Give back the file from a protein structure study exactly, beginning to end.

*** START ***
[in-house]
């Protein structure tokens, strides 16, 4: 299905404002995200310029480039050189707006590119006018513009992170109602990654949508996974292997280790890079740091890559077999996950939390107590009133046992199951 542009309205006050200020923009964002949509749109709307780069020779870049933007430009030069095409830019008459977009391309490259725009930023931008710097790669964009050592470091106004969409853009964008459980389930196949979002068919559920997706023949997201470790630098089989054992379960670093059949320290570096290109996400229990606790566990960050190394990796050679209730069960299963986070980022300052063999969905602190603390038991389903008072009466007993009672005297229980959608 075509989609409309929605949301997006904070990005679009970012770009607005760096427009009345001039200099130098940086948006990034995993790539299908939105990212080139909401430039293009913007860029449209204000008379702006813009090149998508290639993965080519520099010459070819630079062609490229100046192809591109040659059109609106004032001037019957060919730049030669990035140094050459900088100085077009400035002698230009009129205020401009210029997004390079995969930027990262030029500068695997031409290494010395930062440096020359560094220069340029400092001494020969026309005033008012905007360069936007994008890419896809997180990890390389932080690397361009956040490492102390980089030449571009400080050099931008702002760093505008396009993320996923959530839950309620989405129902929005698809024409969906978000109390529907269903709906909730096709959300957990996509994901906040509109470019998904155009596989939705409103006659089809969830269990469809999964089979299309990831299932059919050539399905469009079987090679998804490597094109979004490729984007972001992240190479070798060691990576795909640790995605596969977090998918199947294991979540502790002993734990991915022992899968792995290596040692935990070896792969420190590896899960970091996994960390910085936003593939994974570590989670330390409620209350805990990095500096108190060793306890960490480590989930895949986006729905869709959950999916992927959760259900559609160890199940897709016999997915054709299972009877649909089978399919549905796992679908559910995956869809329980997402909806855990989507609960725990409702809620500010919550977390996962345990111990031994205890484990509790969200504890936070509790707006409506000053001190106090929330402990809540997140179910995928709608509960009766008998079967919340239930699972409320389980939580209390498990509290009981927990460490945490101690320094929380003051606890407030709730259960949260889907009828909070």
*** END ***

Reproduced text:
[in-house]
């Protein structure tokens, strides 16, 4: 299905404002995200310029480039050189707006590119006018513009992170109602990654949508996974292997280790890079740091890559077999996950939390107590009133046992199951 542009309205006050200020923009964002949509749109709307780069020779870049933007430009030069095409830019008459977009391309490259725009930023931008710097790669964009050592470091106004969409853009964008459980389930196949979002068919559920997706023949997201470790630098089989054992379960670093059949320290570096290109996400229990606790566990960050190394990796050679209730069960299963986070980022300052063999969905602190603390038991389903008072009466007993009672005297229980959608 075509989609409309929605949301997006904070990005679009970012770009607005760096427009009345001039200099130098940086948006990034995993790539299908939105990212080139909401430039293009913007860029449209204000008379702006813009090149998508290639993965080519520099010459070819630079062609490229100046192809591109040659059109609106004032001037019957060919730049030669990035140094050459900088100085077009400035002698230009009129205020401009210029997004390079995969930027990262030029500068695997031409290494010395930062440096020359560094220069340029400092001494020969026309005033008012905007360069936007994008890419896809997180990890390389932080690397361009956040490492102390980089030449571009400080050099931008702002760093505008396009993320996923959530839950309620989405129902929005698809024409969906978000109390529907269903709906909730096709959300957990996509994901906040509109470019998904155009596989939705409103006659089809969830269990469809999964089979299309990831299932059919050539399905469009079987090679998804490597094109979004490729984007972001992240190479070798060691990576795909640790995605596969977090998918199947294991979540502790002993734990991915022992899968792995290596040692935990070896792969420190590896899960970091996994960390910085936003593939994974570590989670330390409620209350805990990095500096108190060793306890960490480590989930895949986006729905869709959950999916992927959760259900559609160890199940897709016999997915054709299972009877649909089978399919549905796992679908559910995956869809329980997402909806855990989507609960725990409702809620500010919550977390996962345990111990031994205890484990509790969200504890936070509790707006409506000053001190106090929330402990809540997140179910995928709608509960009766008998079967919340239930699972409320389980939580209390498990509290009981927990460490945490101690320094929380003051606890407030709730259960949260889907009828909070």